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Landmark for Centre for Earth Observation Instrumentation (CEOI)

The CEOI has reached its 10th anniversary, during which time it has funded more than 50 new technologies.

Artist's impression of CYGNSS satellite in obit. Credit: NASA.

The innovations have included instruments to measure air quality, monitor forests and climate change, and to increase our understanding of the polar regions, oceans and winds.

The CEOI was set up in April 2007 and is funded by the UK Space Agency to support UK industry and universities to develop new technologies for space and to maintain its position as a world-leader in Earth Observation satellite technology.

The CEOI has awarded £14.2m in Earth Observation grants, putting Earth Observation at the heart of the Agency’s long-term strategy to stimulate future innovation and growth for the UK.

The Laser Heterodyne Radiometer, seen here during a measurement campaign for atmospheric greenhouse gases at the STFC Rutherford Appleton Laboratory, is a new instrument concept to rapidly produce accurate, high sensitivity vertical profiles of atmospheric trace gases.

Previous grant winners have achieved remarkable success by developing technology and positioning UK industry to win more than £150 million in external European contracts over the 10 year period, giving an excellent return on government investment.

One grant, to the small satellite company Surrey Satellites Technologies Ltd (SSTL), has resulted in an instrument able to monitor the surface winds over the world’s oceans, by measuring the very weak reflections from navigation satellites. This instrument is now flying on CYGNSS, a constellation of 8 NASA satellites which are providing data about wind speeds at the centre of hurricanes.

The CEOI programme has also developed an active, well-informed and cohesive cooperating community, through a programme of workshops and conferences, resulting in over 185 scientific papers, technical reports and conference presentations. Applications for 4 patents have resulted from CEOI projects.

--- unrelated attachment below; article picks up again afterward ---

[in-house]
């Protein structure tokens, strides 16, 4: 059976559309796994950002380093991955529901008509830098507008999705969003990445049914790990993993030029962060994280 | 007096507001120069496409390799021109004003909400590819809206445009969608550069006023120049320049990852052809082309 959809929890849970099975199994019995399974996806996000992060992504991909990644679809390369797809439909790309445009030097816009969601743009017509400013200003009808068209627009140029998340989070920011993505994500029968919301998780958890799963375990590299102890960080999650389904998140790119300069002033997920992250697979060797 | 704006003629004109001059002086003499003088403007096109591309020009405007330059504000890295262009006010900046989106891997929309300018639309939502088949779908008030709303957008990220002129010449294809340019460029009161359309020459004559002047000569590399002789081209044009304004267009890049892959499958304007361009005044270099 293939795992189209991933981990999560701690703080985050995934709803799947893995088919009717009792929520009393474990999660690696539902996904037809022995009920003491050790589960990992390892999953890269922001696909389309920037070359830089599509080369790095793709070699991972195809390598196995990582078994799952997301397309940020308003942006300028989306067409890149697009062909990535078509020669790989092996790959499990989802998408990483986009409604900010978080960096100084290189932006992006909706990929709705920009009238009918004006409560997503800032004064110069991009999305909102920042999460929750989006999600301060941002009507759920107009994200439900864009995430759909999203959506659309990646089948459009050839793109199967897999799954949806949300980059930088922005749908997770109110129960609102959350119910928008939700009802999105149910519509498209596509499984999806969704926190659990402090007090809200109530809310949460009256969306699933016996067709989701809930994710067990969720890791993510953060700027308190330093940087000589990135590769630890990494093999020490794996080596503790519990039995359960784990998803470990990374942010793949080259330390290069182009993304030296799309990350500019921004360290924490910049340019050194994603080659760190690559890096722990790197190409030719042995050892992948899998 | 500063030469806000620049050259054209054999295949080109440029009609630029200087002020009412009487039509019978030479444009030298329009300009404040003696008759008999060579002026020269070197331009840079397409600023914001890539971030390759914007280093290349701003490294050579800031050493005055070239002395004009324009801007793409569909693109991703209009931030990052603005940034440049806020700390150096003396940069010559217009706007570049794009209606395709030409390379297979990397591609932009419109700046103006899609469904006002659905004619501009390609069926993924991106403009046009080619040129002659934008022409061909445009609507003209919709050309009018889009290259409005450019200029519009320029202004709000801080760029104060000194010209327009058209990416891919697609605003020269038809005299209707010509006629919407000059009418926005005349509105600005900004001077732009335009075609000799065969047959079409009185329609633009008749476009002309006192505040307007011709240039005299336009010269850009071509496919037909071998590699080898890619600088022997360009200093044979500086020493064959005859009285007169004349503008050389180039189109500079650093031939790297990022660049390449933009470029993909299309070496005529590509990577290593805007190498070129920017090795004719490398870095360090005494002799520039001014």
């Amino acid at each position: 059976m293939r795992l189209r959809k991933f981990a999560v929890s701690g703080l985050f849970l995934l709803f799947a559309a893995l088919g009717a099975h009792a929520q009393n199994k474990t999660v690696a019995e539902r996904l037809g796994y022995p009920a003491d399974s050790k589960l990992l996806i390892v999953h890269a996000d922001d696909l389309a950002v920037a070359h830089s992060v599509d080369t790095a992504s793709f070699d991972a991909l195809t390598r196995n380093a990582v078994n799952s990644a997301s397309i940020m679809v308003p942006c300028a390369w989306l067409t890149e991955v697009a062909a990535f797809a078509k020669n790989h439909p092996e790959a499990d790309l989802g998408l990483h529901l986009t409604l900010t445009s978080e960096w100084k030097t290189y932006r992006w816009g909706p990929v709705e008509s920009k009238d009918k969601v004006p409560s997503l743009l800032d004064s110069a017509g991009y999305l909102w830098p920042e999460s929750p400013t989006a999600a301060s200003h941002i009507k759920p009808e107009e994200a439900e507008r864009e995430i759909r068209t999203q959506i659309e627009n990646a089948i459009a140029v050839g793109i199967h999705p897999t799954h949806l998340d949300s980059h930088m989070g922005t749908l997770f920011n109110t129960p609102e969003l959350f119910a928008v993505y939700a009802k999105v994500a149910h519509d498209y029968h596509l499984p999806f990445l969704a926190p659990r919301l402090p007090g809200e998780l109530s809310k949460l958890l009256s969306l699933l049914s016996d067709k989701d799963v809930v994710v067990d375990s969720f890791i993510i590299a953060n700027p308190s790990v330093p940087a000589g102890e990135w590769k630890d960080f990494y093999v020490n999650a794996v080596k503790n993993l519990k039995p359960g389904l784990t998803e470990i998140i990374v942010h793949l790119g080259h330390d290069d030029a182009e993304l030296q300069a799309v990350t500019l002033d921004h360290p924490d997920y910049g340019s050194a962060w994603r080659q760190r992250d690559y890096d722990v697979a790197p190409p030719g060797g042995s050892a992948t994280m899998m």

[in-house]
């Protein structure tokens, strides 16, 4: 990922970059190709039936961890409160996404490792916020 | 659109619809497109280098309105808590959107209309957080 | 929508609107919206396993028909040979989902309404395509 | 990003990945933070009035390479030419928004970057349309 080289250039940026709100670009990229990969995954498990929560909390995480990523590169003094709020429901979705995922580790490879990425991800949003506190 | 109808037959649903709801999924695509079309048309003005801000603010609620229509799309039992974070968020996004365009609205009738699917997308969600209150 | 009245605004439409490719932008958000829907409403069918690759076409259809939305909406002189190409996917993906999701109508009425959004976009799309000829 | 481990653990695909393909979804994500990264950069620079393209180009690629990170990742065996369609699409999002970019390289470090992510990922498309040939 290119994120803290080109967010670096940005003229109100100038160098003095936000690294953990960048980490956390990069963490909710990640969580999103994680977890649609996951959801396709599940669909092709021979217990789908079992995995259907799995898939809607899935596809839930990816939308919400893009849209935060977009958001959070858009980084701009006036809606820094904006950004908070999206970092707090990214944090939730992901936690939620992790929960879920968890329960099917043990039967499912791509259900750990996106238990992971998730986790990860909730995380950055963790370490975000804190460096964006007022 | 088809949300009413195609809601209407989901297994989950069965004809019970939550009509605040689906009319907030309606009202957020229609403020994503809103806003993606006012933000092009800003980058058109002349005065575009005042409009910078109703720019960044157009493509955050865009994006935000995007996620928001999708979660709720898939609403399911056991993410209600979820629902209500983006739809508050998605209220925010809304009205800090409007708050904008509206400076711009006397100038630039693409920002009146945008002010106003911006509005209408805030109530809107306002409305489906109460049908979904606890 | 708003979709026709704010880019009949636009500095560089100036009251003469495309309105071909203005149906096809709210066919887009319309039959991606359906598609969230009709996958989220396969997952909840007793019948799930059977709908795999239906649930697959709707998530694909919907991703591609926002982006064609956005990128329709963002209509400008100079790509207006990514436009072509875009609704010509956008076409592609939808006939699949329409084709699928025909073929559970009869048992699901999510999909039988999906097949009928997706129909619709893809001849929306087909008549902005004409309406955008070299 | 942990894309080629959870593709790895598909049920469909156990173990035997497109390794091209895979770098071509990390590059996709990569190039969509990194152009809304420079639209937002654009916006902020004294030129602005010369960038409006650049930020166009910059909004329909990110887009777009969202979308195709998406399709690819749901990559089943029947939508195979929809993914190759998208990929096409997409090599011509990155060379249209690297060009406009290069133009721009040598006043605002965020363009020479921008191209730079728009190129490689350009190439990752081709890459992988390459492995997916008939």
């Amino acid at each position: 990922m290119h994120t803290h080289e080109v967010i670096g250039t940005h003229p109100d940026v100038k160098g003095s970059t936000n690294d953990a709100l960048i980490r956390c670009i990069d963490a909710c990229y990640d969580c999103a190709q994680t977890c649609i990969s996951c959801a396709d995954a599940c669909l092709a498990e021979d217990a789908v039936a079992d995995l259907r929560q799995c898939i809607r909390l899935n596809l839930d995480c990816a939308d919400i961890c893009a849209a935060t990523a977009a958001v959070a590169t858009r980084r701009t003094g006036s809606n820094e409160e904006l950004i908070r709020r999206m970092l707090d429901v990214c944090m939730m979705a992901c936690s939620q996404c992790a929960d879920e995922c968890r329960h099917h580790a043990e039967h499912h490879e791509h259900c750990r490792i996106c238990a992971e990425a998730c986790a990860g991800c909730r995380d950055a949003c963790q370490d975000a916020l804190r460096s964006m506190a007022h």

The tenth CEOI call issued earlier in 2017 resulted in a huge response, with teams being awarded a total of more than £2.4 million in grants. The projects in the new portfolio will include development of innovative technologies for the next generation of weather satellites, new developments of deployable and smart optics and advances in detectors for infra-red instruments. Airborne demonstration projects will further develop novel approaches to maritime surveillance and for monitoring greenhouse gases.

The CompAQS spectrometer is under development at the Space Research Centre at University of Leicester and is a compact instrument to measure air quality for space. The optical grating can be seen to the right of the picture, which is used to split sunlight reflected from the Earth into the different spectral colours, from which the amount of nitrogen dioxide can be measured.

The CEOI is a consortium of world-class academia and industry experts, led by Airbus together with QinetiQ, STFC RAL Space and University of Leicester. With funding from the UK Space Agency, the Centre provides grants won competitively by teams bidding for EO technology development funding.

Published 21 April 2017
Last updated 21 April 2017 + show all updates
  1. Images updated.

  2. First published.